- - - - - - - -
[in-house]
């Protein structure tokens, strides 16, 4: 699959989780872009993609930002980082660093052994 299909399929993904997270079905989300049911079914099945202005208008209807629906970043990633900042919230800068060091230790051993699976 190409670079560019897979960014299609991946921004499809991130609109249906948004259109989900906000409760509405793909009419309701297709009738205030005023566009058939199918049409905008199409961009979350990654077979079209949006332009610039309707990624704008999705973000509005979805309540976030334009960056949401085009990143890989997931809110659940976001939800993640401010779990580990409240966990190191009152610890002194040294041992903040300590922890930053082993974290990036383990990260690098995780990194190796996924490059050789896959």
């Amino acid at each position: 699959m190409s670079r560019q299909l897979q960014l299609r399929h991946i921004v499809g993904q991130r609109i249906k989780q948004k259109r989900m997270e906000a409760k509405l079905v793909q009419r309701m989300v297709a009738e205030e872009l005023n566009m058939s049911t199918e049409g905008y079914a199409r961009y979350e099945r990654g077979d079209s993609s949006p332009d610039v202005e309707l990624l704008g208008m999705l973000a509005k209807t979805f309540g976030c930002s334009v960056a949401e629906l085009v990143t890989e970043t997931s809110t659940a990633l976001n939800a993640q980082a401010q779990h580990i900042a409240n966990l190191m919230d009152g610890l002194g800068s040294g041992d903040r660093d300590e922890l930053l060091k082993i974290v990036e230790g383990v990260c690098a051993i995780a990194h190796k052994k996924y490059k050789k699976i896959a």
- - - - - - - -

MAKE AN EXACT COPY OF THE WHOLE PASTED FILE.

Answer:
[in-house]
């Protein structure tokens, strides 16, 4: 699959989780872009993609930002980082660093052994 299909399929993904997270079905989300049911079914099945202005208008209807629906970043990633900042919230800068060091230790051993699976 190409670079560019897979960014299609991946921004499809991130609109249906948004259109989900906000409760509405793909009419309701297709009738205030005023566009058939199918049409905008199409961009979350990654077979079209949006332009610039309707990624704008999705973000509005979805309540976030334009960056949401085009990143890989997931809110659940976001939800993640401010779990580990409240966990190191009152610890002194040294041992903040300590922890930053082993974290990036383990990260690098995780990194190796996924490059050789896959």
């Amino acid at each position: 699959m190409s670079r560019q299909l897979q960014l299609r399929h991946i921004v499809g993904q991130r609109i249906k989780q948004k259109r989900m997270e906000a409760k509405l079905v793909q009419r309701m989300v297709a009738e205030e872009l005023n566009m058939s049911t199918e049409g905008y079914a199409r961009y979350e099945r990654g077979d079209s993609s949006p332009d610039v202005e309707l990624l704008g208008m999705l973000a509005k209807t979805f309540g976030c930002s334009v960056a949401e629906l085009v990143t890989e970043t997931s809110t659940a990633l976001n939800a993640q980082a401010q779990h580990i900042a409240n966990l190191m919230d009152g610890l002194g800068s040294g041992d903040r660093d300590e922890l930053l060091k082993i974290v990036e230790g383990v990260c690098a051993i995780a990194h190796k052994k996924y490059k050789k699976i896959a």